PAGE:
You Don’t Know What It’s Like

I have mentioned somewhere before in the vaults of A Story To Tell that, for me, it takes some getting over the power and expression of Aretha Franklin’s voice. She is probably my favourite female singer, and I could never tire of hearing her belt out soul classics old and new, but then I’m sure that many people would say the same. However, even Aretha cannot hold a torch in some respects to another female vocal giant from the soul, jazz and r’n'b canon, and someone whose depth and variety of work, and musicianship sometimes just astounds me. I am talking, of course, about Nina Simone and as with many subjects discussed through this blog, it is easy to forget just how incredible her output was. I was prompted to dig out some of her work after hearing what is one of my favourite recordings of all time on a recent film I watched. The film is irrelevant, but the tune is far from it, her outstanding 1969 cover of the Bee Gee’s “To Love Somebody” taken from the RCA LP recording of the same name.

Clocking in at a swift 2:42, this record is, in my humble opinion as close to perfect as it gets, and the album that spawned it is no less remarkable. As with a lot of music it is impossible to say why I love it so much. Is it the rumbling gospel tinged drum and piano intro? Is it the uplifting yet plaintive confusion of the love declarations within? Is it that the original tome of the song is melancholy and brooding, while Simone makes it appear so life affirming? The utter magic when the chorus kicks in for the first time at 51 seconds after two verses of teasing brilliance? Probably all of these things, and what is clear is that the Gibb brothers certainly knew how to pen a good song, and my God did Nina Simone know how to arrange and sing one. There are a number of interesting things about this song and album that deserve remark. It was Simone’s second big UK hit, following swiftly on from 1968′s “Ain’t Got No-I Got Life” off the equally stunning “Nuff Said” album, itself a surprise hit and recorded almost completely live at the Westbury Music Fair three days after the assassination of Martin Luther King in April 1968.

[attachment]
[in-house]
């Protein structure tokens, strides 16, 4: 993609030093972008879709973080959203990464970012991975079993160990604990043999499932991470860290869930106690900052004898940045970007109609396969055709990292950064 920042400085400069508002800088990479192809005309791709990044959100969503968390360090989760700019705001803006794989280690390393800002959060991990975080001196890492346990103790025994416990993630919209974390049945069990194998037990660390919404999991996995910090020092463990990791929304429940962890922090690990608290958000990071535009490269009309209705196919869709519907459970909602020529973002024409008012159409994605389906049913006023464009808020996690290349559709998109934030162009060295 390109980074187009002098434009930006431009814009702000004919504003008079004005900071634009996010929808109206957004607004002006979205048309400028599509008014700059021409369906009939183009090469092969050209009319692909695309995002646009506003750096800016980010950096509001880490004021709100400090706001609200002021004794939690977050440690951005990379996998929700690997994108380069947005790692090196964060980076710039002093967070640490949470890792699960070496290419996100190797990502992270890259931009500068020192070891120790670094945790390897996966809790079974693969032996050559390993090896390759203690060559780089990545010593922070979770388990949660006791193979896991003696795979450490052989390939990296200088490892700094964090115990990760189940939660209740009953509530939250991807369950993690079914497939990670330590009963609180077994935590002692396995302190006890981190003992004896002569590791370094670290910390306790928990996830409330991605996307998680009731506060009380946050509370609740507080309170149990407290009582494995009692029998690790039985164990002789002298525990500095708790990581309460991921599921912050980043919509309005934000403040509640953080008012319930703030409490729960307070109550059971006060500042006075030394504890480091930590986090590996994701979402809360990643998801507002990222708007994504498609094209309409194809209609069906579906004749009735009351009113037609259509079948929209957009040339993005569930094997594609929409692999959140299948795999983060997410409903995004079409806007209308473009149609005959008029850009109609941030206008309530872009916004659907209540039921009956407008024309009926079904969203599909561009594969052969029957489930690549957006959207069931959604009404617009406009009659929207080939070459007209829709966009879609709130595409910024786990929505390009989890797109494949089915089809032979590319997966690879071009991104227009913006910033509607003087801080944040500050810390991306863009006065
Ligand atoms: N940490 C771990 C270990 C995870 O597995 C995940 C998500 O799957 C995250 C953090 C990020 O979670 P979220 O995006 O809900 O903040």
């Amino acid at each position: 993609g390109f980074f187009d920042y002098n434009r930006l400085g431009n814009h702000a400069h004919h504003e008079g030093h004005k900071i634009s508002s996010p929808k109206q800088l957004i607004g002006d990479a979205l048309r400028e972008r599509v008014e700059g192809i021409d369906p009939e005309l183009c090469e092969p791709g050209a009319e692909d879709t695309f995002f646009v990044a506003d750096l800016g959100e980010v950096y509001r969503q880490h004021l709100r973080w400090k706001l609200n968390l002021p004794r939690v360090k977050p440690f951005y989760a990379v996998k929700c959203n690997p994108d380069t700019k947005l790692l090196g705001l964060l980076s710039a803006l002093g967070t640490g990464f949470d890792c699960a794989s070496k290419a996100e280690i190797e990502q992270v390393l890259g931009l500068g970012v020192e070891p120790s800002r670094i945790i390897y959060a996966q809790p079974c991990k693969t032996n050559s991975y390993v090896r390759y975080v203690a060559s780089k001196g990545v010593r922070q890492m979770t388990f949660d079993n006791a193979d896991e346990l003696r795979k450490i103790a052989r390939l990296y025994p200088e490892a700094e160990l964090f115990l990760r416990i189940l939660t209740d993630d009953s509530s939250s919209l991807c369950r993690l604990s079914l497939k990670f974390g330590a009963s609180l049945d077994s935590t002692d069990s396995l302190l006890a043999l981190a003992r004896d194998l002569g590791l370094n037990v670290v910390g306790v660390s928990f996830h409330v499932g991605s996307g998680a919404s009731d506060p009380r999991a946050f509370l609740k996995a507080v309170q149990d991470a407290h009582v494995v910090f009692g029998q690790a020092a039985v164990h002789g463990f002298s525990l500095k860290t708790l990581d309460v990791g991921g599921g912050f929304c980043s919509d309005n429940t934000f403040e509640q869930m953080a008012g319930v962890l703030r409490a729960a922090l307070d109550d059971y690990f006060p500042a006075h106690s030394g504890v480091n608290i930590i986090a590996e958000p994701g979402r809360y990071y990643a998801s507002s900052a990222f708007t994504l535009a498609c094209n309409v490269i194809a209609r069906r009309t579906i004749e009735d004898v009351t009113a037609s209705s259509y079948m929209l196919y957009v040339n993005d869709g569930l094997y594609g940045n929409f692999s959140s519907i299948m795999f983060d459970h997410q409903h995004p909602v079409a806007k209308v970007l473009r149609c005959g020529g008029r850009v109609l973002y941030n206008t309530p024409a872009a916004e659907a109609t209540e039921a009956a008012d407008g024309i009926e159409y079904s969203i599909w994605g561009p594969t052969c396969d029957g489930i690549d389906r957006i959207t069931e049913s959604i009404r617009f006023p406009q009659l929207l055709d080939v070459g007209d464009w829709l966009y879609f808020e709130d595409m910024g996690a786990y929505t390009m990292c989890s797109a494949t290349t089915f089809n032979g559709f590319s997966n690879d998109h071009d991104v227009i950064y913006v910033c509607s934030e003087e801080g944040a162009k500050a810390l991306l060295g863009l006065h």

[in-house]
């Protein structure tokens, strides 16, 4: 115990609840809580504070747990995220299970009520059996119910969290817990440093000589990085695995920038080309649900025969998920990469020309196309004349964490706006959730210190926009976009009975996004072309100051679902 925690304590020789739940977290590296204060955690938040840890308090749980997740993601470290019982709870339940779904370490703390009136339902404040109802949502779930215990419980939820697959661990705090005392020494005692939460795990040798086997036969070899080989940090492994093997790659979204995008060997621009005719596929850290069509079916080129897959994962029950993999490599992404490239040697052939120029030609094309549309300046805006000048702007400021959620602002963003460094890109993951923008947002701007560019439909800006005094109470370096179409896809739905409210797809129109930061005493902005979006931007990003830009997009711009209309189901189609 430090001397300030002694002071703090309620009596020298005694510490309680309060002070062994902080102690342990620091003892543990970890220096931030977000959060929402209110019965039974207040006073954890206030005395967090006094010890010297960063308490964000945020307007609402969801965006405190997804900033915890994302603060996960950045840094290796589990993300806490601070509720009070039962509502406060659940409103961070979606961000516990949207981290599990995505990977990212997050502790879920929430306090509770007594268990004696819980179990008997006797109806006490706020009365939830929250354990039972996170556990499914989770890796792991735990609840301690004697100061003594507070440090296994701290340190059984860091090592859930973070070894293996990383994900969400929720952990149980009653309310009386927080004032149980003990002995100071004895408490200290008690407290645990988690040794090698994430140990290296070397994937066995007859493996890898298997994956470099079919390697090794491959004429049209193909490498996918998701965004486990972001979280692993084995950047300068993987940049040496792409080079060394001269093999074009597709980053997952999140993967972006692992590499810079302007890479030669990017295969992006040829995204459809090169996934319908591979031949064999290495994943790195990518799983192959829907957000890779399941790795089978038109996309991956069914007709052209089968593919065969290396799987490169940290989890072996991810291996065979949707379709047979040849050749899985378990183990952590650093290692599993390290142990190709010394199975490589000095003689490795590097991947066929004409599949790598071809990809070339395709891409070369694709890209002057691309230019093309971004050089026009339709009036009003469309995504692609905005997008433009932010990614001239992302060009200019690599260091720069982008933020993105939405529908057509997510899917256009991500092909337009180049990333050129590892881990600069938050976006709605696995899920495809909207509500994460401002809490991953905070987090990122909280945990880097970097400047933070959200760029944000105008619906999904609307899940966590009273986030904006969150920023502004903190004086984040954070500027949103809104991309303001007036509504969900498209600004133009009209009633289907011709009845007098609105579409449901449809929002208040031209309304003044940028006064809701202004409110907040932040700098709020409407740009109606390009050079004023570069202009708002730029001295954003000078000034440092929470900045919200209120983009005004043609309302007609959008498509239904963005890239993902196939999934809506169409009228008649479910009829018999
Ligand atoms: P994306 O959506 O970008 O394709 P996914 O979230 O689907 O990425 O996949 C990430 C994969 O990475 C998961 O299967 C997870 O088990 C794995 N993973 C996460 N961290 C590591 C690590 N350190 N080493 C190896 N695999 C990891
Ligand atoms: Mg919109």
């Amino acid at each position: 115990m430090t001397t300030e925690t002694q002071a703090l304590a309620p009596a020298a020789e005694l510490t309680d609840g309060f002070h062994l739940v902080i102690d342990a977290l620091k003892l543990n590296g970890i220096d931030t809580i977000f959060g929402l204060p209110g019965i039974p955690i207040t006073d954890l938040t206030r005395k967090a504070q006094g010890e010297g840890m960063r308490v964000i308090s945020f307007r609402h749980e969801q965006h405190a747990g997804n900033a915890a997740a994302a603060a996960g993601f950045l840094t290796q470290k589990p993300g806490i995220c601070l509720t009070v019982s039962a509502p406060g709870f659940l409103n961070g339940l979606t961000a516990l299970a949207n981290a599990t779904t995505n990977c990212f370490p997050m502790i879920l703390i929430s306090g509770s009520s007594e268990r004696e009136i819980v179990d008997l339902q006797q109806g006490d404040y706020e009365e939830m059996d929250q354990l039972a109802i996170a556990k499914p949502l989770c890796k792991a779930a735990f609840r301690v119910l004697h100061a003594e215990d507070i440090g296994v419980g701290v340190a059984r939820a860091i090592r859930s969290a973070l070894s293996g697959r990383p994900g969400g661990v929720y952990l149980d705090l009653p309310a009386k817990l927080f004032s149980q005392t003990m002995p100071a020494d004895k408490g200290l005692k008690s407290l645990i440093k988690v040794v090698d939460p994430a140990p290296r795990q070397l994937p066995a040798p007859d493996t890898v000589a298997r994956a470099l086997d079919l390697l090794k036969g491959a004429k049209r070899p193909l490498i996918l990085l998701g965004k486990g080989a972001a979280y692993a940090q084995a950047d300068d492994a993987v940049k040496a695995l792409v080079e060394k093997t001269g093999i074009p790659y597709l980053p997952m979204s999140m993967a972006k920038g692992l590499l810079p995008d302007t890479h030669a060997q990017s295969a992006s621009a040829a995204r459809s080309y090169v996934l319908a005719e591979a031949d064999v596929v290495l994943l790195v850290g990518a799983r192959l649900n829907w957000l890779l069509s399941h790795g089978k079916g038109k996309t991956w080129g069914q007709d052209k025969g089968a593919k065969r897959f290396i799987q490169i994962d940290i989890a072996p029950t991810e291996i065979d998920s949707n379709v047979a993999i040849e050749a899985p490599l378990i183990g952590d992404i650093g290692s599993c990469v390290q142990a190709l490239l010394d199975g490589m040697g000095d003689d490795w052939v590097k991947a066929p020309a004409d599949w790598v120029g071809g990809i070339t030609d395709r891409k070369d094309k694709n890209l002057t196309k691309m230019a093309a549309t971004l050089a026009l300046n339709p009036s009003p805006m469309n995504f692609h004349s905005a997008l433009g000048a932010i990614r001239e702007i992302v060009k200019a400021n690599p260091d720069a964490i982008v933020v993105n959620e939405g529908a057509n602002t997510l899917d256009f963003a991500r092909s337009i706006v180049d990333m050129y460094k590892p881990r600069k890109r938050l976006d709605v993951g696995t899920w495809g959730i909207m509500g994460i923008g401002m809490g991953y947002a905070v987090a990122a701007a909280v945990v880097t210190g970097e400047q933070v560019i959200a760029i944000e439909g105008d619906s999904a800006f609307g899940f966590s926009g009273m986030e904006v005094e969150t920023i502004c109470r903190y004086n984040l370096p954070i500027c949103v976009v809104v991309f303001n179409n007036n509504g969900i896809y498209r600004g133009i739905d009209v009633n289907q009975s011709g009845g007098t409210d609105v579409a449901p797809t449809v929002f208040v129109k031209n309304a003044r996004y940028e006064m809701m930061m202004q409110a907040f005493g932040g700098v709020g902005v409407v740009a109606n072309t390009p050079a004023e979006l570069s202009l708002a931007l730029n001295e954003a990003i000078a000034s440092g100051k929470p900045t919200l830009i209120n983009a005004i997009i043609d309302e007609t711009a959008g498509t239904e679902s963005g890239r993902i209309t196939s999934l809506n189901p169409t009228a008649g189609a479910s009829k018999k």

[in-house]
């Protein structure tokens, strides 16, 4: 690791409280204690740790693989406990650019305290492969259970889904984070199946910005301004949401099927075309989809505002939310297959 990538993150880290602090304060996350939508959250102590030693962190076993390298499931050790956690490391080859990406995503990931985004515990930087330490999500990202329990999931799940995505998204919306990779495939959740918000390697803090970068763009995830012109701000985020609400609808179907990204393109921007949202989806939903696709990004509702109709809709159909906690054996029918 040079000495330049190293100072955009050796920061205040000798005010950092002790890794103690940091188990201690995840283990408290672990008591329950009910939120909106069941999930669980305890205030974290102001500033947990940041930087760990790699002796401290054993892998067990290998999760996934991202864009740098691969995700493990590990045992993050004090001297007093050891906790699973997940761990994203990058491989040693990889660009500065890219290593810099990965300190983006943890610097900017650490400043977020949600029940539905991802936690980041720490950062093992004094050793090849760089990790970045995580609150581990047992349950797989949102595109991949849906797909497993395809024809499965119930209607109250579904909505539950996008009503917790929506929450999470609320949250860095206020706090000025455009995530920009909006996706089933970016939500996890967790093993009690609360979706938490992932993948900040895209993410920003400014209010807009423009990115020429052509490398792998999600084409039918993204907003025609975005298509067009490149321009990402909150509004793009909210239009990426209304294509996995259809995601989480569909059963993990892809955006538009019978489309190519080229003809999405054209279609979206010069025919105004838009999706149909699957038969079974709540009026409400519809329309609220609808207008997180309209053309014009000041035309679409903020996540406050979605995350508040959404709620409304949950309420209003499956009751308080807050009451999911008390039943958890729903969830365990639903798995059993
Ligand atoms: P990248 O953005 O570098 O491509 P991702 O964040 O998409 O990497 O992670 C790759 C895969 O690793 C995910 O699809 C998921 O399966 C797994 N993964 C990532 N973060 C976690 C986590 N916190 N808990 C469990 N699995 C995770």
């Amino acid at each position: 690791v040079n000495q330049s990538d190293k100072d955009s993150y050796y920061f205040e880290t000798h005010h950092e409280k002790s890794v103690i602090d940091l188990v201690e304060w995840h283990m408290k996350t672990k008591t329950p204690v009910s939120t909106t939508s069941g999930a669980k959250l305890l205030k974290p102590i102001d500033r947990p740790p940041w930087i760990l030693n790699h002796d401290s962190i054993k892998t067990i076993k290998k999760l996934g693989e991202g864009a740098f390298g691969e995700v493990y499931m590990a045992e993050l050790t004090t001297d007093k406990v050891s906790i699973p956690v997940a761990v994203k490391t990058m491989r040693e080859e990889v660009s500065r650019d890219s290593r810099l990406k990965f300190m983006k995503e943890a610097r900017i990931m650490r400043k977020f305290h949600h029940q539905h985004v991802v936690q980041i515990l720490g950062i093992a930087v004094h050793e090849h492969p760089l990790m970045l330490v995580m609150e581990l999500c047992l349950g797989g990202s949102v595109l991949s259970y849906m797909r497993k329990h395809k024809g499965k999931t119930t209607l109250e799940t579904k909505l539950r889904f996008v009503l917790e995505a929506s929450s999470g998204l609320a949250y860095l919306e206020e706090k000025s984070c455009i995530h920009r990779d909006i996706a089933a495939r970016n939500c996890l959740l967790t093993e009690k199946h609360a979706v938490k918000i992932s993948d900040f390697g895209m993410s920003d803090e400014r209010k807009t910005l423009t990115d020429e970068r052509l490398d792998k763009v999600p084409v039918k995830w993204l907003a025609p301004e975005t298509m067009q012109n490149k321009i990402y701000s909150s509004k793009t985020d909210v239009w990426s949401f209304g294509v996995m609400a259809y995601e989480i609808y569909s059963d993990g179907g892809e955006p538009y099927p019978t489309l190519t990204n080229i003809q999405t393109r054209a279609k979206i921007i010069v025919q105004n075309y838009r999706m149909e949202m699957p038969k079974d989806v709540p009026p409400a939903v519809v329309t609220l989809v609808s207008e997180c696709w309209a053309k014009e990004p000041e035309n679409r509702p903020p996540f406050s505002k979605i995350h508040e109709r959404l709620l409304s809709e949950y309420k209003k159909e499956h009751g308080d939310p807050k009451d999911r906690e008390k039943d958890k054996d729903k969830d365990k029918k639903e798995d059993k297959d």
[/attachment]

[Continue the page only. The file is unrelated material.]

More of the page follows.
So a pretty charged affair all in all and worth digging out if you are unfamiliar. But what is most significant about “To Love Somebody” as an album is its marking of the beginning of a great period of fusion for jazz music. It features all covers, including a selection of songs by The Beatles, Leonard Cohen and Bob Dylan, and as she sang herself, clearly shows that the times they were a-changing. The feeling across the album is of spiritual and social revolution and rejuvenation, and equally of musical change. Simone, a classical and traditional jazz virtuoso, is taking steps into the rock and pop world, underpinned with a blues and soul sensibility, and the affects are quite stunning, and in their own way incredibly important in paving the way for jazz’s increased popularity and diversity in the 1970s.

If you have not really listened to Simone’s late-1960s/early-1970s work outside of the jazz then this is a perfect opportunity. The afore-mentioned “Nuff Said” is brilliant, as is 1970′s live recording “Black Gold” and my other absolute favourite cover album “Here Comes The Sun” from 1971. Nina Simone has a life that truly fascinates for so many reasons, and is a subject that we can return to again and again. But for now, sit back and revel in the splendour of a musical great. Seriously, you really don’t know what it is like until you have tried it.

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Twelve Bar on May 27th 2010 in Music

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